For the first time, Ernesto Fernandez (b. 1938) and his son, Ernesto Javier Fernandez (b. 1963), display their photographs side by side. The works of this father-son duo were selected from more than 100 portfolios sent to the Art Forum this year in their effort to showcase Latin American art at Harvard. The exhibition itself is informal and informative. Upstairs in the Center for Latin American studies, the black and white, photojournalistic pictures of Ernesto Fernandez tell a chronological history of the Cuban Revolution. In the downstairs resource room, his son’s colorful scenes of present-day Havana show the remnants of Cuba’s tumultuous past.
Bookshelves filled with publications on Latin and Central American issues line the walls not covered with photographs, and music from the Buena Vista Social Club plays softly in the background. Excerpts from Falconi’s correspondence with both artists are printed in Spanish next to some of the photographs, reminding viewers how rooted the exhibition is in Harvard’s close-knit Latin American community.
The main part of the exhibition, dedicated to the works of Ernesto Fernandez Sr., is hung in chronological categories: “Before the Revolution,” “The Revolution of 1959,” “Portraits” and “The New Leaders.” Each group of photos presents a different angle from which to view the 1960s in Cuba.
The father’s photographs capture the passion of the 1960s in Cuba with mature artistry. He is interested in the people who shaped the era, their movements and actions, focusing on their humanity rather than their explicitly political content. One picture shows a young, handsome Fidel Castro, hands on hips and cigar in teeth, standing jovially with a group of young soldiers. In Fernandez’ portrayal of the October Crisis of 1962, a 12-year-old boy turns away from his post at a machine gun and towards the camera, holding a small puppy. Fernandez senior always brings aesthetic and social awareness to his viewers. The pictures show Cuban personalities, agriculture, war, culture and life, effectively describing an era, the “now” of Fernandez senior’s career.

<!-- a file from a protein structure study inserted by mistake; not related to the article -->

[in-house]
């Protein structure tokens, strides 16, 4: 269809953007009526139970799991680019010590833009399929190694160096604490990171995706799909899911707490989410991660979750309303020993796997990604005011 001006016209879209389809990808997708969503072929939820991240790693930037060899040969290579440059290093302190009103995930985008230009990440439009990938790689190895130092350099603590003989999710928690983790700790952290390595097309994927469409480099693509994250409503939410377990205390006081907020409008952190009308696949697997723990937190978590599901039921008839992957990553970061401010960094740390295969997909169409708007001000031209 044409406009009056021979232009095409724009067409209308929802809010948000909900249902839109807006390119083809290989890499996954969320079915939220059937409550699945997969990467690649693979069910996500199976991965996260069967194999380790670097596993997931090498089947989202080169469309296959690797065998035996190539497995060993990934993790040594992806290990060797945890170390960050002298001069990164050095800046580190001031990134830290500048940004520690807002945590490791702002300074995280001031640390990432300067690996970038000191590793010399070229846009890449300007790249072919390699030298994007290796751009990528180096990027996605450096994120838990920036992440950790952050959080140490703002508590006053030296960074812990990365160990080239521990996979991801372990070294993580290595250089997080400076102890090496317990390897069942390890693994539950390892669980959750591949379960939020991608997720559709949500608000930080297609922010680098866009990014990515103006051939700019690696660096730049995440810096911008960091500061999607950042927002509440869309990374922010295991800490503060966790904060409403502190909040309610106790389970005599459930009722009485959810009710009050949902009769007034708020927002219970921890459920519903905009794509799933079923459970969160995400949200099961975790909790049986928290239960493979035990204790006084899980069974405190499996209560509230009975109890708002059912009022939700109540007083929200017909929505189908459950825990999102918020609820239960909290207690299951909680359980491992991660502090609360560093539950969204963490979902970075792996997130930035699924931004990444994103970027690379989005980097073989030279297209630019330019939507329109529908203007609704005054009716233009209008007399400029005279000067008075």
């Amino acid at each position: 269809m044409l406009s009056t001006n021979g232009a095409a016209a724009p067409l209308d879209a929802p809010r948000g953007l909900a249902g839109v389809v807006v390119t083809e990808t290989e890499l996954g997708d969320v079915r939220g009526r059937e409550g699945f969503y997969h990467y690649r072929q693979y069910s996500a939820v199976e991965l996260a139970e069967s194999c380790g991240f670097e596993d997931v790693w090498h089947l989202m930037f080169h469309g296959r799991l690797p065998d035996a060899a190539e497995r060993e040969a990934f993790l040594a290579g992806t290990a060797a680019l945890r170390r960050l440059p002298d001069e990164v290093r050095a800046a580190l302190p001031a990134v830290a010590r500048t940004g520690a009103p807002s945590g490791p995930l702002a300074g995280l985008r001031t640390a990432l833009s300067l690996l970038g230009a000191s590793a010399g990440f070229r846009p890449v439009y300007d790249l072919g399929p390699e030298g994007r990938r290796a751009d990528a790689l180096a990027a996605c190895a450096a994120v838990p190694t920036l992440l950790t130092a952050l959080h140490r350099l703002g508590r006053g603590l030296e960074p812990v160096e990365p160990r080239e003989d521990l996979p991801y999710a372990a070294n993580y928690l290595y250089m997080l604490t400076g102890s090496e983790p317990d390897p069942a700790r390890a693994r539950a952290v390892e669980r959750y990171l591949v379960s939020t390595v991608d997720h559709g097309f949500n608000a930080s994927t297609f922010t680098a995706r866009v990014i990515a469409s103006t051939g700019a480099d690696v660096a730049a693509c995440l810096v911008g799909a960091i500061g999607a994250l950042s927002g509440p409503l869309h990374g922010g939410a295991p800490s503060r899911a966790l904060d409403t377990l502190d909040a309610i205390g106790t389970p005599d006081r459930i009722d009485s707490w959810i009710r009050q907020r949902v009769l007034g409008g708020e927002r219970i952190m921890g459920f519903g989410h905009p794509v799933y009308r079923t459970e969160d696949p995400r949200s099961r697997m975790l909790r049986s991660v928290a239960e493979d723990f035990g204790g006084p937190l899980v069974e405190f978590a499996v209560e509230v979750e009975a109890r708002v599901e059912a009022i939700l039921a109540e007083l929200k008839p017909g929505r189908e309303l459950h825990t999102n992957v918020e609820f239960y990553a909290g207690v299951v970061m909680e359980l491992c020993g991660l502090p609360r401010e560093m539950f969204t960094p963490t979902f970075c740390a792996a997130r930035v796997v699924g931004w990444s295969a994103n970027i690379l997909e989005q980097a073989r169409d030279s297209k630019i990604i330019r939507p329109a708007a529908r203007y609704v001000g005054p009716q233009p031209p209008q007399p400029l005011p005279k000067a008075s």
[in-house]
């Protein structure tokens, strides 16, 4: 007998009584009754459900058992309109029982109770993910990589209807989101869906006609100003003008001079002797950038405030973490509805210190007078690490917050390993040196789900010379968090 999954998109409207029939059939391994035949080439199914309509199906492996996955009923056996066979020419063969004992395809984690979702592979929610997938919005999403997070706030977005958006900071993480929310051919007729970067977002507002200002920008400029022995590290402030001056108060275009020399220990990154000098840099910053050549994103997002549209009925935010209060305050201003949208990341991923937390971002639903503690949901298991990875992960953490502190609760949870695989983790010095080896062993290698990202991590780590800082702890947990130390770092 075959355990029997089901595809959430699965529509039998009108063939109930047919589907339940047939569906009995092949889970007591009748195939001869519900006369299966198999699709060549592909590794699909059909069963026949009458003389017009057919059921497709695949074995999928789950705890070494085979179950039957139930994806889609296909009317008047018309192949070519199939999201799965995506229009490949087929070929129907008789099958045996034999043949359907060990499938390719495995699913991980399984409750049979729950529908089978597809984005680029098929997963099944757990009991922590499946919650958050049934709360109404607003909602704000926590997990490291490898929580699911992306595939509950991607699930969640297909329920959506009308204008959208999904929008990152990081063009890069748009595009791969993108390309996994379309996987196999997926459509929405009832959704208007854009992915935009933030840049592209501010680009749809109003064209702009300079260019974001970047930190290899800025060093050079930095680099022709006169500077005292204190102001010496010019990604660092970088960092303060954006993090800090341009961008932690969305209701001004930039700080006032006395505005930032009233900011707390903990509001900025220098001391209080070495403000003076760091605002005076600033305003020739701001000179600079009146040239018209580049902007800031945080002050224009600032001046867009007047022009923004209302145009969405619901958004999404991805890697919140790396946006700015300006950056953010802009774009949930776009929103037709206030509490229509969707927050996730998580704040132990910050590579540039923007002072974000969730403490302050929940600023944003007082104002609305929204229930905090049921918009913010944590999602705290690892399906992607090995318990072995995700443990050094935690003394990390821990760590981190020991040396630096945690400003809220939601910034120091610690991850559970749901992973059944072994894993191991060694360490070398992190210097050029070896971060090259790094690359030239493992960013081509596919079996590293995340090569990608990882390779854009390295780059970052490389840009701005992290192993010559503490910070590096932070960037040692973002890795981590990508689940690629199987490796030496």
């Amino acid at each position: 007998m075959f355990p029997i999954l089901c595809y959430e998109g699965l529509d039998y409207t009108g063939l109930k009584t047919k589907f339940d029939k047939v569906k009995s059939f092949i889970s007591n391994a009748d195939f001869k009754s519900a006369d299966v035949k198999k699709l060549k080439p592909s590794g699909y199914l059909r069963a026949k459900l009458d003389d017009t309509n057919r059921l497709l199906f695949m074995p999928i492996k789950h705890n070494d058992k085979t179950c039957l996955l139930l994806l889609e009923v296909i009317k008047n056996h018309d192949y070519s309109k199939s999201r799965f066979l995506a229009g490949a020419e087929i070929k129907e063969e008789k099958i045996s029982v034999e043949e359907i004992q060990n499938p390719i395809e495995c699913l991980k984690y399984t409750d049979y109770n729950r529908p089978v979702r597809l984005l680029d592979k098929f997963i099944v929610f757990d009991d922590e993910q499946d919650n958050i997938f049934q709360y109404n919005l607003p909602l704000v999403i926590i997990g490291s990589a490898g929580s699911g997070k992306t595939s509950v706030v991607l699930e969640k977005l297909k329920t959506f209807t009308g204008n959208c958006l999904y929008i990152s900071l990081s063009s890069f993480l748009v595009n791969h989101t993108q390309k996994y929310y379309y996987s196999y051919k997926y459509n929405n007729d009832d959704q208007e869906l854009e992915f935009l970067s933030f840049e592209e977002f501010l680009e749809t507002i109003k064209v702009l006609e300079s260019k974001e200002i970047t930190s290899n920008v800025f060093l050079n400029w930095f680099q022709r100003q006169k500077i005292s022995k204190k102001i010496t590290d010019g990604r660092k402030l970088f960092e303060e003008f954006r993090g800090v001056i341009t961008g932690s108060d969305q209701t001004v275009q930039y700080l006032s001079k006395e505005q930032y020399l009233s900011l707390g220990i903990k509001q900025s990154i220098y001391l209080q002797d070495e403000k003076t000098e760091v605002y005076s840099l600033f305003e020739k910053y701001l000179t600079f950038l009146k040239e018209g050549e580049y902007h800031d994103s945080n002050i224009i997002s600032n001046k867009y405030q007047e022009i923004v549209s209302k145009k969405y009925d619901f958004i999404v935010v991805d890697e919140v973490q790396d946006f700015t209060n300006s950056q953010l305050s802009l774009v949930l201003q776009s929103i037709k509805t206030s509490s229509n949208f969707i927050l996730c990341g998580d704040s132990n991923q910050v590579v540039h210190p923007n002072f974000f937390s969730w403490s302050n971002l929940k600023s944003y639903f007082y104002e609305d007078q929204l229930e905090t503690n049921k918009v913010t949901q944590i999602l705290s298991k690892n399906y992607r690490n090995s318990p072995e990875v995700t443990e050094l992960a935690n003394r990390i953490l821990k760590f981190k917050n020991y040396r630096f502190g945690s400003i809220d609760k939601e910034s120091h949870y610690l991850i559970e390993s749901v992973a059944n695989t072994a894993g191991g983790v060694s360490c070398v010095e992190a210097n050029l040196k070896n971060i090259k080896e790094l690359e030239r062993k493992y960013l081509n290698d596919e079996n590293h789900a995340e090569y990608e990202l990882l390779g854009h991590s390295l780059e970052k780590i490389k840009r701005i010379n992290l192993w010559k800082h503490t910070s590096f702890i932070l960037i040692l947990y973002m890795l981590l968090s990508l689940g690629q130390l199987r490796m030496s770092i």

On the other hand, his son, Ernesto Javier Fernandez, illustrates how the past has shaped the Cuba of today, both in his scenes of Havana and of Cuban beaches and farms. He is more interested in the Cuban landscape than his father, tracing the legacy of past people and events in the surroundings they changed.
For example, Fernandez proudly photographs El Capitolio, characterized by beautiful if crumbling buildings and dotted with scaffolds under a bright blue sky. His various shots of street scenes in Havana feature children of all different races in school uniforms, old Spanish-style architecture, American cars from the 1950s and puffy dresses from the 1980s. These photographs capture Cuba at a crossroads between its troubled past and its ambiguous future.
Both artists are deeply Cuban, but it is only through the combination of their different historical perspectives that the viewer finds a more complete picture of what makes this island nation so hard to define.
“Framing Cuba” is on display until January 15 in the cozy rooms of the David Rockefeller Center for Latin American Studies, 61 Kirkland St., and is free to the public.